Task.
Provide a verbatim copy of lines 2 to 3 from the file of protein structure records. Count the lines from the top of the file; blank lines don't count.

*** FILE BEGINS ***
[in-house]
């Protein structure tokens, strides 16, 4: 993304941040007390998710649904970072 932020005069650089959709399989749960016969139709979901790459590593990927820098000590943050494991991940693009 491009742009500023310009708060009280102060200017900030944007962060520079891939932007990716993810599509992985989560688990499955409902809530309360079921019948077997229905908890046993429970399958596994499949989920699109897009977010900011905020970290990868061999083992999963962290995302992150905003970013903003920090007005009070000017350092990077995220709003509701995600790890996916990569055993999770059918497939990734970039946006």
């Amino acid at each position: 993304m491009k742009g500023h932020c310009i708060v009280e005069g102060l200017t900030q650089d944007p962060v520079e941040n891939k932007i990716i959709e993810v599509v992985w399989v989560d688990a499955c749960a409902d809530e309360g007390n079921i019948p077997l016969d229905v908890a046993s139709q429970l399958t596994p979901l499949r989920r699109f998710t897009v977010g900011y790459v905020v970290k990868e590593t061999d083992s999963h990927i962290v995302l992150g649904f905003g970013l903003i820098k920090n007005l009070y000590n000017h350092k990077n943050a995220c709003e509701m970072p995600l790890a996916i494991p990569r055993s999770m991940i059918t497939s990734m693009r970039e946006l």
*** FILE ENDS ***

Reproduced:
């Protein structure tokens, strides 16, 4: 993304941040007390998710649904970072 932020005069650089959709399989749960016969139709979901790459590593990927820098000590943050494991991940693009 491009742009500023310009708060009280102060200017900030944007962060520079891939932007990716993810599509992985989560688990499955409902809530309360079921019948077997229905908890046993429970399958596994499949989920699109897009977010900011905020970290990868061999083992999963962290995302992150905003970013903003920090007005009070000017350092990077995220709003509701995600790890996916990569055993999770059918497939990734970039946006």
């Amino acid at each position: 993304m491009k742009g500023h932020c310009i708060v009280e005069g102060l200017t900030q650089d944007p962060v520079e941040n891939k932007i990716i959709e993810v599509v992985w399989v989560d688990a499955c749960a409902d809530e309360g007390n079921i019948p077997l016969d229905v908890a046993s139709q429970l399958t596994p979901l499949r989920r699109f998710t897009v977010g900011y790459v905020v970290k990868e590593t061999d083992s999963h990927i962290v995302l992150g649904f905003g970013l903003i820098k920090n007005l009070y000590n000017h350092k990077n943050a995220c709003e509701m970072p995600l790890a996916i494991p990569r055993s999770m991940i059918t497939s990734m693009r970039e946006l």